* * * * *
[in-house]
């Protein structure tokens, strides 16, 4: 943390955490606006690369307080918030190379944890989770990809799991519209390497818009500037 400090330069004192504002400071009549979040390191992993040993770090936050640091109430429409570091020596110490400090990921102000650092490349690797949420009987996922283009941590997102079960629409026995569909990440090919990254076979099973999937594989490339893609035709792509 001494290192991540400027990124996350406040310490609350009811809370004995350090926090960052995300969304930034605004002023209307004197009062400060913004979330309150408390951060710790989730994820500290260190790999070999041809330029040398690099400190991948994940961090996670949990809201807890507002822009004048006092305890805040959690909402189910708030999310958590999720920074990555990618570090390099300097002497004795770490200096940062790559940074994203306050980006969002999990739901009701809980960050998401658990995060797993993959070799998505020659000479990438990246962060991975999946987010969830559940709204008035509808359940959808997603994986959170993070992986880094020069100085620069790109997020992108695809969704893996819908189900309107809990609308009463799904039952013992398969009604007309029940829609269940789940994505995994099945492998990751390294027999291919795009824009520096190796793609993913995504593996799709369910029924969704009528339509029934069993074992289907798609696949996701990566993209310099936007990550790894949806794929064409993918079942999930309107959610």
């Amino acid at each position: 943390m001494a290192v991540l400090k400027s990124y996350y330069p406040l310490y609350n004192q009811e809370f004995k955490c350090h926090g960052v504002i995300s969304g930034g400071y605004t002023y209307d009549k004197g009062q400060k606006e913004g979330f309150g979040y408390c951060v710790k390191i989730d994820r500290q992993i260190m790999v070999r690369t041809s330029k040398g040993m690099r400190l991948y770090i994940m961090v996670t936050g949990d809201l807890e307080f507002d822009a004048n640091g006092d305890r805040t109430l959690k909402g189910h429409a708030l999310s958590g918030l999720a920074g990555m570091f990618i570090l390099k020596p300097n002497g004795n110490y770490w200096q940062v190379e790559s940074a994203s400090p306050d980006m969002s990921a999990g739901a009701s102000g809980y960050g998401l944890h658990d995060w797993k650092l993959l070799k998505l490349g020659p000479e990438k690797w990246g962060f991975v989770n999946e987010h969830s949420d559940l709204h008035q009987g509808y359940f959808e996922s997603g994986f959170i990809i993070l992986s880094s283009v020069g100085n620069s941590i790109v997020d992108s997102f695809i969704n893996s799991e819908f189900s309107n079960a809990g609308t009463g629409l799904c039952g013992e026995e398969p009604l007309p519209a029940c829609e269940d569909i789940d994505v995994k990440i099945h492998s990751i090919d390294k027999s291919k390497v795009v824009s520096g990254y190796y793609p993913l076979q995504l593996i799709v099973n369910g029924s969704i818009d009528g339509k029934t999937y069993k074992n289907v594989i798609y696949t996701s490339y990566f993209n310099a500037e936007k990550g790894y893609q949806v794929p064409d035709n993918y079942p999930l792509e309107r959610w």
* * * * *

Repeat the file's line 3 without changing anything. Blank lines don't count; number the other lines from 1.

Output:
């Amino acid at each position: 943390m001494a290192v991540l400090k400027s990124y996350y330069p406040l310490y609350n004192q009811e809370f004995k955490c350090h926090g960052v504002i995300s969304g930034g400071y605004t002023y209307d009549k004197g009062q400060k606006e913004g979330f309150g979040y408390c951060v710790k390191i989730d994820r500290q992993i260190m790999v070999r690369t041809s330029k040398g040993m690099r400190l991948y770090i994940m961090v996670t936050g949990d809201l807890e307080f507002d822009a004048n640091g006092d305890r805040t109430l959690k909402g189910h429409a708030l999310s958590g918030l999720a920074g990555m570091f990618i570090l390099k020596p300097n002497g004795n110490y770490w200096q940062v190379e790559s940074a994203s400090p306050d980006m969002s990921a999990g739901a009701s102000g809980y960050g998401l944890h658990d995060w797993k650092l993959l070799k998505l490349g020659p000479e990438k690797w990246g962060f991975v989770n999946e987010h969830s949420d559940l709204h008035q009987g509808y359940f959808e996922s997603g994986f959170i990809i993070l992986s880094s283009v020069g100085n620069s941590i790109v997020d992108s997102f695809i969704n893996s799991e819908f189900s309107n079960a809990g609308t009463g629409l799904c039952g013992e026995e398969p009604l007309p519209a029940c829609e269940d569909i789940d994505v995994k990440i099945h492998s990751i090919d390294k027999s291919k390497v795009v824009s520096g990254y190796y793609p993913l076979q995504l593996i799709v099973n369910g029924s969704i818009d009528g339509k029934t999937y069993k074992n289907v594989i798609y696949t996701s490339y990566f993209n310099a500037e936007k990550g790894y893609q949806v794929p064409d035709n993918y079942p999930l792509e309107r959610w």